The Dis­card­ed Life

  • Review
By – May 30, 2022

In his new col­lec­tion of poems, The Dis­card­ed Life, the poet and lit­er­ary crit­ic Adam Kirsch med­i­tates on child­hood moments that are filled with rec­ol­lec­tions of the 1980s. Kirsch writes about yearn­ing for the old­er, sim­pler times when he remem­bers eat­ing at an old din­er, but then he real­izes that he most like­ly mis­re­mem­bers the details and assumes the past was bet­ter than it might have been.

The Dis­card­ed Life is made up of forty poems that are num­bered with­out titles, and all poems are of a sim­i­lar length and writ­ten in a very con­ver­sa­tion­al blank verse. This struc­ture allows the book to be acces­si­ble, and many of the poems will return read­ers to the nos­tal­gia of youth through Kirsch’s rich metaphors and imagery.

Kirsch takes read­ers back to child­hood fears: get­ting stuck in the wrong ele­va­tor in the sec­ond poem, or in the fifth poem wor­ry­ing about hav­ing to nav­i­gate the world alone” when get­ting lost from one’s par­ents, fol­lowed by suc­cess and pride from fig­ur­ing out one’s sur­round­ings. Kirsch’s poems move from moment to moment in a chronol­o­gy that shows both a yearn­ing for the past and a sense of accom­plish­ment from hav­ing solved prob­lems on one’s own.

As his poems nar­row in on spe­cif­ic nar­ra­tive moments, Kirsch acknowl­edges that some expe­ri­ences in life expose them­selves and stick with him more than oth­ers. Poem 11 focus­es on the after­math of the death of a child when the speak­er was young and how the memo­r­i­al cre­at­ed for this child essen­tial­ly had less mean­ing as years passed, caus­ing the speak­er to con­tem­plate how humans and mem­o­ry fade with time. Kirsch reflects on the sig­nif­i­cance of mean­ing­ful objects from child­hood and how those objects have impact­ed his world­view. When writ­ing about his bot­tle cap col­lec­tions, Kirsch writes, Like her­aldry or Kab­bal­is­tic sym­bols, / The bot­tle caps were emblems of a world / End­less­ly rich in mean­ings and in kinds … ” Kirsch con­sid­ers the objects and expe­ri­ences of his past to bet­ter exam­ine how he devel­oped his ideas about the world.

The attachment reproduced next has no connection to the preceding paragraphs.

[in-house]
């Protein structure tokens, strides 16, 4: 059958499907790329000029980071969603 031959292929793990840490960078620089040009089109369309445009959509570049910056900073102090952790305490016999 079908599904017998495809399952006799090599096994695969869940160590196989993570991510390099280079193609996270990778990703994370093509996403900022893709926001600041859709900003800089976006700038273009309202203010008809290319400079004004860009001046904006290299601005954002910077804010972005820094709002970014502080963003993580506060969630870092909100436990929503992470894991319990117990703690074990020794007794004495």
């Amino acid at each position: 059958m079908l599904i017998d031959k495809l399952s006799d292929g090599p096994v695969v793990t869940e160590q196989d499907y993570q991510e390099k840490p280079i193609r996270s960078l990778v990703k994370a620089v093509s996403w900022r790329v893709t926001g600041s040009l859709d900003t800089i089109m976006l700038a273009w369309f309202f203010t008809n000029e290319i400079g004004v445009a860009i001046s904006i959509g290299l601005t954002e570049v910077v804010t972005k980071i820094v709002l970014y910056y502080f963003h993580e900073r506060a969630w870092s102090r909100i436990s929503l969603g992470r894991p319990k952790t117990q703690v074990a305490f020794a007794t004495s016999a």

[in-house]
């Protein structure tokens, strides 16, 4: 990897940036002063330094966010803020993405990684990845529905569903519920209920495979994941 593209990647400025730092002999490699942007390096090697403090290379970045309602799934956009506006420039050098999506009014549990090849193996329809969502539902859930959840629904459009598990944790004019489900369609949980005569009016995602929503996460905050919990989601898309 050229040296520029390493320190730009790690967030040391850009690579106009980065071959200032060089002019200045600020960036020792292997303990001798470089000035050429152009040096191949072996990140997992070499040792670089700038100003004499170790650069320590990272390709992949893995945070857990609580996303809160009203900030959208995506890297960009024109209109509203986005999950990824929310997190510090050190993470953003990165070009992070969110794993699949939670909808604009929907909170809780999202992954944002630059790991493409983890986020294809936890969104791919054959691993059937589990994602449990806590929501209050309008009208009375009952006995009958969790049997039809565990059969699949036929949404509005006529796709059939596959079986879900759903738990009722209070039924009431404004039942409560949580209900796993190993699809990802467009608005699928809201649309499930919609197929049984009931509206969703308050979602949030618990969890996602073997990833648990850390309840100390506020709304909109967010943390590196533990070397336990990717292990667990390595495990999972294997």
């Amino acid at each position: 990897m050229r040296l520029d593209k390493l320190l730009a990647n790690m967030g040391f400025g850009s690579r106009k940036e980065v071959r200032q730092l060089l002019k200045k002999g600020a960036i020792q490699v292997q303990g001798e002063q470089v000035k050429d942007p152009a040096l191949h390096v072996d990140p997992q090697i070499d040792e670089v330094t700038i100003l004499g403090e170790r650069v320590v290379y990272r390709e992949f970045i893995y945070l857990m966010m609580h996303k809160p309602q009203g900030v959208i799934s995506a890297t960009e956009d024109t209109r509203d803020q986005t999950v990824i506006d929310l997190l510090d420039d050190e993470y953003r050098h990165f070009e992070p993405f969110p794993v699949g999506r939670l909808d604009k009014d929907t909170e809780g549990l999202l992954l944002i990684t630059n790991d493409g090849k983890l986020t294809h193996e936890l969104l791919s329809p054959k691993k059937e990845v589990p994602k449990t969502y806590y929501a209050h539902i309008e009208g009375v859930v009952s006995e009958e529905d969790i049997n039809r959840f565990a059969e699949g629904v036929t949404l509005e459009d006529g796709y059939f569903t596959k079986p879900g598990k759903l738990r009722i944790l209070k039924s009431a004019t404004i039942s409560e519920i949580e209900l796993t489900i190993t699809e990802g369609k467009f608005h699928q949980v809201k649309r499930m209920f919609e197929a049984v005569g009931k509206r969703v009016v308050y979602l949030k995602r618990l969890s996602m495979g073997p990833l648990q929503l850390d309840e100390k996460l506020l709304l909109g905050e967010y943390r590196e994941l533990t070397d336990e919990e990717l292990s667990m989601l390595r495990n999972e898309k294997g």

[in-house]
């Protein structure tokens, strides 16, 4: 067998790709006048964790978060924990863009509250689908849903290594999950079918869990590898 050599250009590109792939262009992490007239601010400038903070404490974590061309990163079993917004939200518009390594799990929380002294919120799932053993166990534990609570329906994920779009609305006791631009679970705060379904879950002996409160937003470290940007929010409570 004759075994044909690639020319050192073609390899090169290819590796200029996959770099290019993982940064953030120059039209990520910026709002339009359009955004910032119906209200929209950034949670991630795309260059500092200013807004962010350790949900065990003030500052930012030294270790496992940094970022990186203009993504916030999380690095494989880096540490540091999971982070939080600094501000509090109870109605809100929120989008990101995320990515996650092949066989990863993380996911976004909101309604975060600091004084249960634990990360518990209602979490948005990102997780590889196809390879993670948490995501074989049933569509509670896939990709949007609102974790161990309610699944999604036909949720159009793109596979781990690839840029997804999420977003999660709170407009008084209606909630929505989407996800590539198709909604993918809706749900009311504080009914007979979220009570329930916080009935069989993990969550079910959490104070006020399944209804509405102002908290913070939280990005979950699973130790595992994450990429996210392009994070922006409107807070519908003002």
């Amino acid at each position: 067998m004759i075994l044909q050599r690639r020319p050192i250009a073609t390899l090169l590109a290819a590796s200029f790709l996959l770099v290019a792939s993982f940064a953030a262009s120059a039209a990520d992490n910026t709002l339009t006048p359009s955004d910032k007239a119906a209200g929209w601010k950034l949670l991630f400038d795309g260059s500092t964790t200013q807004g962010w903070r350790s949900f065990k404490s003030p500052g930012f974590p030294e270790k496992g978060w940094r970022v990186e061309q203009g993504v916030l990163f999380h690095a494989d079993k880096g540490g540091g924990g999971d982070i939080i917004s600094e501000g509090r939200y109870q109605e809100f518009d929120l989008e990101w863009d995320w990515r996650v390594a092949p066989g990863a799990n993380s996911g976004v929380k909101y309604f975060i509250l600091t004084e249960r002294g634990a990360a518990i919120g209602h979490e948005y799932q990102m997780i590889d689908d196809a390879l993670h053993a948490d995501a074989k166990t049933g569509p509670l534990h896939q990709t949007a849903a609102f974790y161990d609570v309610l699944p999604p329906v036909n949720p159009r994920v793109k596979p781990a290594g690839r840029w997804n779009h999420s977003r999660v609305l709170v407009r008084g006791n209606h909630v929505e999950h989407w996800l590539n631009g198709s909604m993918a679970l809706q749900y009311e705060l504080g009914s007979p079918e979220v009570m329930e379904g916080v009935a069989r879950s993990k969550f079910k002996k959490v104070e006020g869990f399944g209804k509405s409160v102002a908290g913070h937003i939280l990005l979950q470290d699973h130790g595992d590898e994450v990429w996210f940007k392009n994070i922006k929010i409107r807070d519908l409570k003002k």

These ear­ly child­hood rev­e­la­tions and epipha­nies tend to focus on per­ma­nen­cy, remorse, and rela­tion­ships with oth­ers and one­self. These younger moments lead up to the speaker’s Bar Mitz­vah, which is detailed in poem 18, and con­trasts the phys­i­cal­i­ty of the Torah with his inabil­i­ty to remem­ber his Torah por­tion or the tropes over time. Some poems after this moment begin to con­tem­plate God and the ways of the world. In poem 20, Kirsch writes,

If I could play with the idea of God,

Who was more god­like? Maybe disbelief

And metaphor are twin discoveries,

Cling­ing to one anoth­er as they plunge

In the abyss of correspondences—

The speaker’s wrestling with reli­gion, mem­o­ry, and iden­ti­ty help him deter­mine what he val­ues in order to gain more mean­ing for his life. Kirsch often writes with cer­tain­ty about beliefs and makes declar­a­tive state­ments about life, such as in poem 32:

The only edu­ca­tion that remains,

When what we learn betrays its uselessness,

Are moments of resis­tance and defiance,

The counter-pres­sures that define a self—

Kirsch’s poems place moments of life under a mag­ni­fy­ing glass and exam­ine the slight sides and oth­er­wise unno­tice­able cracks or pearls in mun­dane expe­ri­ences. The Dis­card­ed Life is a brief, con­tem­pla­tive exam­i­na­tion on how one’s past impacts one’s future tra­jec­to­ry and beliefs.

Jamie Wendt is the author of the poet­ry col­lec­tion Fruit of the Earth (Main Street Rag, 2018), which won the 2019 Nation­al Fed­er­a­tion of Press Women Book Award in Poet­ry. Her man­u­script, Laugh­ing in Yid­dish, was a final­ist for the 2022 Philip Levine Prize in Poet­ry. Her poems and essays have been pub­lished in var­i­ous lit­er­ary jour­nals and antholo­gies, includ­ing Fem­i­nine Ris­ingGreen Moun­tains Review, Lilith, Jet Fuel Review, the For­ward, Poet­i­ca Mag­a­zine, and oth­ers. She con­tributes book reviews to Jew­ish Book Coun­cil as well as to oth­er pub­li­ca­tions, includ­ing Lit­er­ary Mama and Mom Egg Review. She has received an Hon­or­able Men­tion Push­cart Prize and was nom­i­nat­ed for Best Spir­i­tu­al Lit­er­a­ture. She holds an MFA in Cre­ative Writ­ing from the Uni­ver­si­ty of Nebras­ka Oma­ha. She is a mid­dle school Human­i­ties teacher and lives in Chica­go with her hus­band and two kids. 

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